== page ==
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Past studies have shown that sunspot numbers correspond to warming or cooling trends. The twentieth century has featured heightened activity, indicating a warming trend.  (Source: Wikimedia Commons)

Solar activity has shown a major spike in the twentieth century, corresponding to global warming. This cyclic variation was acknowledged by a recent NASA study, which reviewed a great deal of past climate data.  (Source: Wikimedia Commons)
Report indicates solar cycle has been impacting Earth since the Industrial Revolution

Some researchers believe that the solar cycle influences global climate changes.  They attribute recent warming trends to cyclic variation.  Skeptics, though, argue that there's little hard evidence of a solar hand in recent climate changes.

Now, a new research report from a surprising source may help to lay this skepticism to rest.  A study from
NASA’s Goddard Space Flight Center in Greenbelt, Maryland looking at climate data over the past century has concluded that solar variation has made a significant impact on the Earth's climate.  The report concludes that evidence for climate changes based on solar radiation can be traced back as far as the Industrial Revolution.

Past research has shown that the sun goes through eleven year cycles.  At the cycle's peak, solar activity occurring near sunspots is particularly intense, basking the Earth in solar heat.  According to Robert Cahalan, a climatologist at the Goddard Space Flight Center, "Right now, we are in between major ice ages, in a period that has been called the Holocene."

Thomas Woods, solar scientist at the University of Colorado in Boulder concludes, "The fluctuations in the solar cycle impacts Earth's global temperature by about 0.1 degree Celsius, slightly hotter during solar maximum and cooler during solar minimum.  The sun is currently at its minimum, and the next solar maximum is expected in 2012."

According to the study, during periods of solar quiet, 1,361 watts per square meter of solar energy reaches Earth's outermost atmosphere.  Periods of more intense activity brought 1.4 watts per square meter (0.1 percent) more energy.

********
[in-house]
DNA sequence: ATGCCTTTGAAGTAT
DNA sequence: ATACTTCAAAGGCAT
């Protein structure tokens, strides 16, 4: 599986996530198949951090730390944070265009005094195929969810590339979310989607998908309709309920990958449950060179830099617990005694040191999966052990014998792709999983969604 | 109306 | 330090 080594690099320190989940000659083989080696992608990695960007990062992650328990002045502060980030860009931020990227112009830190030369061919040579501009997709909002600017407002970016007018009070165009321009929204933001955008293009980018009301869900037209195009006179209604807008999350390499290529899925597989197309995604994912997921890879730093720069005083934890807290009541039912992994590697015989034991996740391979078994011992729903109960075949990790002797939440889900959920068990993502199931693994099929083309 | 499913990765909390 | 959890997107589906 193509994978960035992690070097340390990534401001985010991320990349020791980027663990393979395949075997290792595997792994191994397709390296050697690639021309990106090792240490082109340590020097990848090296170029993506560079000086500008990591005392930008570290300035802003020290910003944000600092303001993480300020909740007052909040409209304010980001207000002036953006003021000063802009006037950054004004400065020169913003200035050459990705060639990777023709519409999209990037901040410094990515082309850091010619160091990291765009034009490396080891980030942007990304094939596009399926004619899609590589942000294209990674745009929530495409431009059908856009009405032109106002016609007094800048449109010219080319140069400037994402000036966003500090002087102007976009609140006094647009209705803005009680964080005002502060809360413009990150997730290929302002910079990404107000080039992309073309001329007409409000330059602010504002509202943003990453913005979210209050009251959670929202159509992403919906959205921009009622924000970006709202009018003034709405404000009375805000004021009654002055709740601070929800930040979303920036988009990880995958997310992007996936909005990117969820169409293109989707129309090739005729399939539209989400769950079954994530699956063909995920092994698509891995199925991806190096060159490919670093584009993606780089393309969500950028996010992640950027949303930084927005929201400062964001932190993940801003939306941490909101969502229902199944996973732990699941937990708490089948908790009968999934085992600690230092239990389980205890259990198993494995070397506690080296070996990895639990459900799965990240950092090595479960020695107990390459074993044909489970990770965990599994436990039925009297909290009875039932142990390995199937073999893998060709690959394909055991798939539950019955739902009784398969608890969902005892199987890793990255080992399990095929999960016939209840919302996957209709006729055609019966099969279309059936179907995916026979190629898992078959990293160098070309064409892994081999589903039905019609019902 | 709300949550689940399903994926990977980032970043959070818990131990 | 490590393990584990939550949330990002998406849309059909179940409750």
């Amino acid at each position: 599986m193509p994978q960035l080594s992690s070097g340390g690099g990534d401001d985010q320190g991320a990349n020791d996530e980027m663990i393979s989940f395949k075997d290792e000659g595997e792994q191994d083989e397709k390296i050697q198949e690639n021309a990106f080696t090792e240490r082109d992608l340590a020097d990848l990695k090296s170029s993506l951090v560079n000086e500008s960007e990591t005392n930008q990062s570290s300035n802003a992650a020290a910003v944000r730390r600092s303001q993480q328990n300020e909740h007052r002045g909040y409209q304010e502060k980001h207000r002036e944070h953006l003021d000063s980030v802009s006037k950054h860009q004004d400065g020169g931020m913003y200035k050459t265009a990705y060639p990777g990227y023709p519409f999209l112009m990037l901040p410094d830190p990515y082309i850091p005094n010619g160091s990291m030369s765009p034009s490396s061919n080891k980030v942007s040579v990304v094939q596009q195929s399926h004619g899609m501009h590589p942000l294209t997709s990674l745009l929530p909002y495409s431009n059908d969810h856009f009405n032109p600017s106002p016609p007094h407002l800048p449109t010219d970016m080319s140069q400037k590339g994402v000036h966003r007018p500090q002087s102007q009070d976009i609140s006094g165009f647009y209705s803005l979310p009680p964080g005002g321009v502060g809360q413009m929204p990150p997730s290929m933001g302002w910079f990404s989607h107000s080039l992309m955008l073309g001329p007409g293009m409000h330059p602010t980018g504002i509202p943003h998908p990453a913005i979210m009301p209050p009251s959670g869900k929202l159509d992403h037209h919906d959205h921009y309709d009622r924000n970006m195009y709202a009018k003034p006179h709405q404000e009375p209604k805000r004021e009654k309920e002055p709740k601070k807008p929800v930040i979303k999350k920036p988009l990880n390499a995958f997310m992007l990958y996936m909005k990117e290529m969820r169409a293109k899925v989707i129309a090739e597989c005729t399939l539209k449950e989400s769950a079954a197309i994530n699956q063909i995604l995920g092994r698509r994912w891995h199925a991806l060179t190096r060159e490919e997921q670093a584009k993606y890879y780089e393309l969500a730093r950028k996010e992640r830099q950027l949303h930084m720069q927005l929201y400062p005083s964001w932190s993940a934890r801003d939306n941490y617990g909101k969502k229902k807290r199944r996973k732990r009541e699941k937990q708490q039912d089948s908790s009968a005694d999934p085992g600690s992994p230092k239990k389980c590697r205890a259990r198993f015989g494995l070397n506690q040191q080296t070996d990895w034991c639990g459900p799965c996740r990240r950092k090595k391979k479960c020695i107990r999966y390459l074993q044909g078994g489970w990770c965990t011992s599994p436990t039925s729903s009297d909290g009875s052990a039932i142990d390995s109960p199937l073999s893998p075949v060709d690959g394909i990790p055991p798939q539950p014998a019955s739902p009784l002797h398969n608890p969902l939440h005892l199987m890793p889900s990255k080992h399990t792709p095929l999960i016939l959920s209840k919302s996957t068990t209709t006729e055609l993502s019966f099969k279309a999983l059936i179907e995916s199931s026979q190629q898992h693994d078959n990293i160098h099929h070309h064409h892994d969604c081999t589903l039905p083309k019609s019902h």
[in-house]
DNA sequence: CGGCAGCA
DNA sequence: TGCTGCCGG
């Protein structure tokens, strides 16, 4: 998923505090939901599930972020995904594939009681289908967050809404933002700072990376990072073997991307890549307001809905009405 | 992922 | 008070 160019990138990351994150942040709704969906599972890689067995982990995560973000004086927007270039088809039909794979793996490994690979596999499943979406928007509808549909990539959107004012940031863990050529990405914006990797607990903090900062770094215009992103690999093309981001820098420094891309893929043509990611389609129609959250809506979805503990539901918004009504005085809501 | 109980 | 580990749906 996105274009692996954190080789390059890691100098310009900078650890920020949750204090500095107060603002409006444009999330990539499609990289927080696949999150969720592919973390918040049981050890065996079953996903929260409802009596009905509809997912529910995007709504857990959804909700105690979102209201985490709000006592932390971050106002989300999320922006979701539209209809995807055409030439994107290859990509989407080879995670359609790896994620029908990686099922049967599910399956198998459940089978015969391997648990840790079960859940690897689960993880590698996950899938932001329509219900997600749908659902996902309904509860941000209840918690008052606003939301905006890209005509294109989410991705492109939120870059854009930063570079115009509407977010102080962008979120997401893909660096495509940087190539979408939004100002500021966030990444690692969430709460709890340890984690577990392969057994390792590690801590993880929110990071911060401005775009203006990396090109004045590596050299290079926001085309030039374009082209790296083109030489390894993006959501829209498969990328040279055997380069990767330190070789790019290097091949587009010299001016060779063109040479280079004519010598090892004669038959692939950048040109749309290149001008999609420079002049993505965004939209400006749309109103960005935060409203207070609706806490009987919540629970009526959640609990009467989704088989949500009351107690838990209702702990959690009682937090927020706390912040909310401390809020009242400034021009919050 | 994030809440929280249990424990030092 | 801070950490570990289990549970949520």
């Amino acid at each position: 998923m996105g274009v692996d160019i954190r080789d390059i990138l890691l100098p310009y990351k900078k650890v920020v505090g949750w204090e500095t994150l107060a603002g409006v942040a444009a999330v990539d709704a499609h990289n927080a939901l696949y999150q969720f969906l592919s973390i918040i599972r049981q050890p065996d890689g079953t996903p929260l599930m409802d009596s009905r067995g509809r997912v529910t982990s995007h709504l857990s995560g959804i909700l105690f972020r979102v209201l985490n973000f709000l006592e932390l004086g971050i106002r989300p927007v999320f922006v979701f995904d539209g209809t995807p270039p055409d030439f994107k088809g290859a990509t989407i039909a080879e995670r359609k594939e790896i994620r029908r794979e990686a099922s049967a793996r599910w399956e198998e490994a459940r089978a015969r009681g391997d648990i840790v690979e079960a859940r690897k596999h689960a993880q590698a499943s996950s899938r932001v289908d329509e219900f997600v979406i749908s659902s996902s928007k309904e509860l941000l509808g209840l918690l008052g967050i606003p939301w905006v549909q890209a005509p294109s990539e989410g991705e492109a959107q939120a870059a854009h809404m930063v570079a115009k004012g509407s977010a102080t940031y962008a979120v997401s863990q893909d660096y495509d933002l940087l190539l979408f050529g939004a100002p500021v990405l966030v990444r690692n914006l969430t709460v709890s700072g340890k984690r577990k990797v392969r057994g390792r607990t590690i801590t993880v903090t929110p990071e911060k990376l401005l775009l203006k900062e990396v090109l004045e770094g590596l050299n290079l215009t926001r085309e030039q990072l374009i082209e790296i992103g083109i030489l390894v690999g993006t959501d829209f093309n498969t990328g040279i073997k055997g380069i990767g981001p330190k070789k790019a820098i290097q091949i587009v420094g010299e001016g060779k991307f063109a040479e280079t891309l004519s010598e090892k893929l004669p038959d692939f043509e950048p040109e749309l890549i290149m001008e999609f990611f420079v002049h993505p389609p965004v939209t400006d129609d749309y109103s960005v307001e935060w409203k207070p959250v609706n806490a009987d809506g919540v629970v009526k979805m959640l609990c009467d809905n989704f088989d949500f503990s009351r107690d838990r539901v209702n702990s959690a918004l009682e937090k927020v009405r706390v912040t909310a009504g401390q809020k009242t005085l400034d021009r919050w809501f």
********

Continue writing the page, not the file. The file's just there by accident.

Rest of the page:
While the NASA study acknowledged the sun's influence on warming and cooling patterns, it then went badly off the tracks.  Ignoring its own evidence, it returned to an argument that man had replaced the sun as the cause current warming patterns.  Like many studies, this conclusion was based less on hard data and more on questionable correlations and inaccurate modeling techniques.

The inconvertible fact, here is that even NASA's own study acknowledges that solar variation has caused climate change in the past.  And even the study's members, mostly ardent supports of AGW theory, acknowledge that the sun may play a significant role in future climate changes.



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RE: Math???
By Suntan on 6/8/2009 3:28:05 PM , Rating: 1
quote:
As a graduate student, I read these regularly...


Wow. A grad student, living in academia, that thinks they know the solution to life based on reading journals. How novel….

Sorry, but color me unimpressed. Come back and talk to us when you have had a chance to live in the real world for a little bit.

As a person that has made his living by dealing with the fallout of bad government mandates based upon these types of journal publications, let me say that anyone claiming they know what is really happening is trying to get published, nothing more.

quote:
I don't have kids, but if you do think about the possibility of getting this question wrong.


Ah the old classic: “The results would be so bad that it is worth doing something about no matter what the odds are that it might happen…” amped up by adding the old: "Won’t somebody think about the children!" bit.

By that logic all of us that have children should house them in bunkers at least a mile underground… …you know, there’s always a chance that a meteorite could land on them.

-Suntan


"When an individual makes a copy of a song for himself, I suppose we can say he stole a song." -- Sony BMG attorney Jennifer Pariser

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